Backstage at Utah Arts Festival 2014: Josiel Perez, AC Jazz Project bring sizzling timba in first Utah performance

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Josiel Perez and The AC Jazz Project, June 28, 9:45 p.m., Park Stage

Josiel Perez, trumpeter and bandleader, AC Jazz Project,

Josiel Perez, trumpeter and bandleader, AC Jazz Project,

There is a phenomenally talented generation of Cuban musicians, including some who have not yet reached the age of 30, who are demonstrating to the world the truest, most dynamic elements of Cuban music that is far, far away from the nostalgic sounds of the 1950s that people often have associated from the genre.

Smolderingly sensual, wickedly witty, and smartly provocative, today’s Afro-Cuban music – rumba, folklore, danzon, cha cha cha, mambo, son and timba – is a virtuosic expression with enormously significant cultural relevance to street life in Cuba and in the United States.

Yosmeil Montejo, bass, AC Jazz Project. Photo by Margott Skeen.

Yosmeil Montejo, bass, AC Jazz Project. Photo by Margott Skeen.

In particular, timba’s roaring success in recent years arises from acknowledging that unlike other popular forms of music – which normally are propelled by professional musicians with limited training – timba is guided by musicians who have had first-class training at outstanding music schools and conservatories. It captures the rawest, best elements of popular street and barrio life in electrifying dance music that is composed and arranged within the range of some of the most sophisticated musical skills and techniques. It may be the most viscerally successful example of how so-called serious classical and popular music forms are blended together in a way that is culturally relevant and important to everyone. That said, timba is one of the most difficult, technically demanding forms of music out there today. Festival audiences will see musicians who command a remarkable set of skills and techniques. Of course, the reward will pull audiences from their seats and dancing in front of the stage and in the aisles.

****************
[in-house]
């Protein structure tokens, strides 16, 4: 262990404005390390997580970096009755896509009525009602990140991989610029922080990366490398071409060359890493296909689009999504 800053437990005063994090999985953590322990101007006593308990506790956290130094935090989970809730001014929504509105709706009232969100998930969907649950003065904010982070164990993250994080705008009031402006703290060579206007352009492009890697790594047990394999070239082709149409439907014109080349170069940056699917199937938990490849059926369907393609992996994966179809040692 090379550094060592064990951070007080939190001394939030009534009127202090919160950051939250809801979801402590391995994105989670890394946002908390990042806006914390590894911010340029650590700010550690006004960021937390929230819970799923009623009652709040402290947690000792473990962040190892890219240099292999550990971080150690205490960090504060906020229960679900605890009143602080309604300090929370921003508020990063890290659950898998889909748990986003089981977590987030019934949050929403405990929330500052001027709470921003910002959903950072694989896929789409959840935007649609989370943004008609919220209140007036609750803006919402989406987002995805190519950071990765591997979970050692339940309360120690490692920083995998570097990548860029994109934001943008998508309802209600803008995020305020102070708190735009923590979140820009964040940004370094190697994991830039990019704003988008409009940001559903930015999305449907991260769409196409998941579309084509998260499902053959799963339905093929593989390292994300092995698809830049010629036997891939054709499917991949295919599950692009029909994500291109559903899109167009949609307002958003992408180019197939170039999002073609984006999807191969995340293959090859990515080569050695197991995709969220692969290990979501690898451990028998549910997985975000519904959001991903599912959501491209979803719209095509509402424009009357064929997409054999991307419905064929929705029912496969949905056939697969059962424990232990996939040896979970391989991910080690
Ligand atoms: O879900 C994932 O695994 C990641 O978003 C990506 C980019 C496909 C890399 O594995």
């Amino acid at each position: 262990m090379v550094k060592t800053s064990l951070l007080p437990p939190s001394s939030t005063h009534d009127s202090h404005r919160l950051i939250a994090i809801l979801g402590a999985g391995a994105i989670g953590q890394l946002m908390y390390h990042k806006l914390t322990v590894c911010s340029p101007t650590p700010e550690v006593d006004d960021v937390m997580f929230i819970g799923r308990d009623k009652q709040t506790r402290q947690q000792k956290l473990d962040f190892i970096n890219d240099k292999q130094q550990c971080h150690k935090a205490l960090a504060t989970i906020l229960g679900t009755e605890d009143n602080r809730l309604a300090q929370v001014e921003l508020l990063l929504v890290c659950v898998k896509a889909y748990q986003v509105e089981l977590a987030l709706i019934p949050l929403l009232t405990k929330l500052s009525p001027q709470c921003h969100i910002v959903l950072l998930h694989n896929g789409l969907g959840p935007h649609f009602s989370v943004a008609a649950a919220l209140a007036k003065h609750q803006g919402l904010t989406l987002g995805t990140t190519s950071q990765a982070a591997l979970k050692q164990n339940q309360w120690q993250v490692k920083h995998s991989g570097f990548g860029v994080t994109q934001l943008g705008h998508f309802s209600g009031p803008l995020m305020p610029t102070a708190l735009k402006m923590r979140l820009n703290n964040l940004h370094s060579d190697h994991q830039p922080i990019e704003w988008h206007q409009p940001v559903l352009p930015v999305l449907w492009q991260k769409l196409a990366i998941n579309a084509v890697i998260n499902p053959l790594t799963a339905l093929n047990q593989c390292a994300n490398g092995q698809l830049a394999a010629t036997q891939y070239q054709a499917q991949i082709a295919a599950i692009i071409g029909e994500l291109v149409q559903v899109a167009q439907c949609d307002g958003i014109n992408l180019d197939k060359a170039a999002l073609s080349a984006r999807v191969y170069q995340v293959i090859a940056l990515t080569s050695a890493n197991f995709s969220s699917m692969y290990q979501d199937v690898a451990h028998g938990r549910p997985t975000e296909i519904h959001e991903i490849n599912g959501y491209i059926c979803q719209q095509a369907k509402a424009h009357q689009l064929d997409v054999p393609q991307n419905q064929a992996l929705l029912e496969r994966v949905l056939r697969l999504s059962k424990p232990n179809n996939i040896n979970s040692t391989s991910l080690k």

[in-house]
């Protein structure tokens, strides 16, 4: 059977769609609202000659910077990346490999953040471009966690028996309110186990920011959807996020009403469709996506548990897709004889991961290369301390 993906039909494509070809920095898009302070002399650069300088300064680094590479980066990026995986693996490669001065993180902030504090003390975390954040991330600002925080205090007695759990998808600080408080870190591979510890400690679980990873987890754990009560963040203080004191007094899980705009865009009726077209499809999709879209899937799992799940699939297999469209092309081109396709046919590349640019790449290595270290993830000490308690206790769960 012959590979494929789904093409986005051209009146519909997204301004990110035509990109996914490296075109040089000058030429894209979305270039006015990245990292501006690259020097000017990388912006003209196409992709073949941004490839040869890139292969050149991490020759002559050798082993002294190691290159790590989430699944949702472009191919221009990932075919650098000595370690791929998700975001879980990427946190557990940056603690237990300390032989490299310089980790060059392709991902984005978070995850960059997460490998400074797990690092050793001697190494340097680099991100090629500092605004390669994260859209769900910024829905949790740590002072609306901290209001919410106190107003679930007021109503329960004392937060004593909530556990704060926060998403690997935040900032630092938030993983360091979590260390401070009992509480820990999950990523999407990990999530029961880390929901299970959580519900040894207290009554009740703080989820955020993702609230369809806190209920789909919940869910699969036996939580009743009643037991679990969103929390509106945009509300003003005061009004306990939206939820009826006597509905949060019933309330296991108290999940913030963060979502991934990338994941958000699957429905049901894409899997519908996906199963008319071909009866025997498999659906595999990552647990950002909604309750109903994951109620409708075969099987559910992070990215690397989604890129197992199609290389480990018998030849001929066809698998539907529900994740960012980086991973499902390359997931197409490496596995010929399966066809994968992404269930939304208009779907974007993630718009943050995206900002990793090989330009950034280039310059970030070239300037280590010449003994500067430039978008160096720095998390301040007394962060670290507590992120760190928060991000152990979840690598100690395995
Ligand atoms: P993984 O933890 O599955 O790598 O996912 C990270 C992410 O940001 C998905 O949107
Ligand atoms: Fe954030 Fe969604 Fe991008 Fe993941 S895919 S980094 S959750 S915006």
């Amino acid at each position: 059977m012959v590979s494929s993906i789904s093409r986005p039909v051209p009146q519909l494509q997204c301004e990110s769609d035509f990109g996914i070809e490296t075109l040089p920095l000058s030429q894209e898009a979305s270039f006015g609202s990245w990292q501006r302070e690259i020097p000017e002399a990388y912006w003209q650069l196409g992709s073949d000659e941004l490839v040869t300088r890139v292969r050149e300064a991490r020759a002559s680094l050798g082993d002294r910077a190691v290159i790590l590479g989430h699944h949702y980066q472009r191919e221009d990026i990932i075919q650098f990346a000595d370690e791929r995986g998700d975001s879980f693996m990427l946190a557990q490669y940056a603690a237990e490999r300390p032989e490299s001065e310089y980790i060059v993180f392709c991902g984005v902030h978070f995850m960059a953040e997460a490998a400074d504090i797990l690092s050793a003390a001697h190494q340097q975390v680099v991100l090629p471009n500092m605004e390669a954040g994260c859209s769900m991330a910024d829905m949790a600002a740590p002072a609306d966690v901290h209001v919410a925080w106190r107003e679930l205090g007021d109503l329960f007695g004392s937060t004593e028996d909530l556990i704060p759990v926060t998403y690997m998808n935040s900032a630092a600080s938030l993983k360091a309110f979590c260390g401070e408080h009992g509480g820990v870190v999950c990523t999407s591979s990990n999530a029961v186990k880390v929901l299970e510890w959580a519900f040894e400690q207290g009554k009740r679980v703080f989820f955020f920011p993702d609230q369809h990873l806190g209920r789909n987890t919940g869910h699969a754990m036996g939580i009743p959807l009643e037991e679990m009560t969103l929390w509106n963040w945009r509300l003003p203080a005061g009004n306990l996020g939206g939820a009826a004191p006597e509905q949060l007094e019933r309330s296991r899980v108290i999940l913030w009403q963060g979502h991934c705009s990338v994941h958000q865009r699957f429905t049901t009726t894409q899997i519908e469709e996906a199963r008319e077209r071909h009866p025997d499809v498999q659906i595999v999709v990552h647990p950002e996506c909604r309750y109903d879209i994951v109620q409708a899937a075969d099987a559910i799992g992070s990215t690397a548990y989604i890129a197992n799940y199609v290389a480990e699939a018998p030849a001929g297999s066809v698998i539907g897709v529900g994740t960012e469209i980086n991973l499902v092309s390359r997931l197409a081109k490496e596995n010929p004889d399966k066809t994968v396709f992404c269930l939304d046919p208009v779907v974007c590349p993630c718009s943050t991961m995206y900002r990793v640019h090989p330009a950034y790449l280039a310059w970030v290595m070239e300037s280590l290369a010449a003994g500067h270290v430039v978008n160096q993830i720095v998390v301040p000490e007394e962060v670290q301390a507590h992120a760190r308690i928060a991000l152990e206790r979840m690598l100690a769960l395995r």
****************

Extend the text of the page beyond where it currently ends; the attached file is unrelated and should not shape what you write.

Trumpeter Josiel Perez is one of the standouts from this new generation of original Cuban musicians. He is now composing and arranging for the AC Jazz Project, which was created in 2001 by the late Jazz Rumbero Juan “Long John” Oliva a.k.a. “Penalti” and which is now coordinated by his widow, P.J. Oliva.

Calixto Oviedo, drums and timbal, AC Jazz Project. Photo by Margott Skeen.

Calixto Oviedo, drums and timbal, AC Jazz Project. Photo by Margott Skeen.

Born 28 years ago in Cuba, Perez’s musical roots run deep with a grandfather and uncle who were accomplished musicians. The young Perez graduated from Havana’s top arts school and was already performing with many of the best known musicians in Cuba and the Caribbean region. He played with the legendary Orchestre Klimax and, at 24, toured Europe as 1st trumpet performing at international jazz festivals with Orlando “Maraca” Valle, one of the world’s best known flautists and bandleaders.